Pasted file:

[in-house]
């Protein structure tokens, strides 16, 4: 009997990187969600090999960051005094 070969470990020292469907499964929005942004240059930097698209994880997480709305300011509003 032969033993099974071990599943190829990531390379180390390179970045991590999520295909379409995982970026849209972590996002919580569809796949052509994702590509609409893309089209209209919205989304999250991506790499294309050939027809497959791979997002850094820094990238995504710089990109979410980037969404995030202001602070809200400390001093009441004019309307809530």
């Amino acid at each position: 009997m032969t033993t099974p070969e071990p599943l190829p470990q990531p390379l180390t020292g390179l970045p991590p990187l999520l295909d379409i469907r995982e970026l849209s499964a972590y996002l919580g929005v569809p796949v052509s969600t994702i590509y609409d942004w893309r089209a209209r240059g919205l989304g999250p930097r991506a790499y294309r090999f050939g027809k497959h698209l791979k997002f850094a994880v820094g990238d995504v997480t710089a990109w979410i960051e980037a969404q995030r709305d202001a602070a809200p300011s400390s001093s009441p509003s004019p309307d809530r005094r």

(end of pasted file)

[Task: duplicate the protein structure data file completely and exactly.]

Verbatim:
[in-house]
């Protein structure tokens, strides 16, 4: 009997990187969600090999960051005094 070969470990020292469907499964929005942004240059930097698209994880997480709305300011509003 032969033993099974071990599943190829990531390379180390390179970045991590999520295909379409995982970026849209972590996002919580569809796949052509994702590509609409893309089209209209919205989304999250991506790499294309050939027809497959791979997002850094820094990238995504710089990109979410980037969404995030202001602070809200400390001093009441004019309307809530």
């Amino acid at each position: 009997m032969t033993t099974p070969e071990p599943l190829p470990q990531p390379l180390t020292g390179l970045p991590p990187l999520l295909d379409i469907r995982e970026l849209s499964a972590y996002l919580g929005v569809p796949v052509s969600t994702i590509y609409d942004w893309r089209a209209r240059g919205l989304g999250p930097r991506a790499y294309r090999f050939g027809k497959h698209l791979k997002f850094a994880v820094g990238d995504v997480t710089a990109w979410i960051e980037a969404q995030r709305d202001a602070a809200p300011s400390s001093s009441p509003s004019p309307d809530r005094r």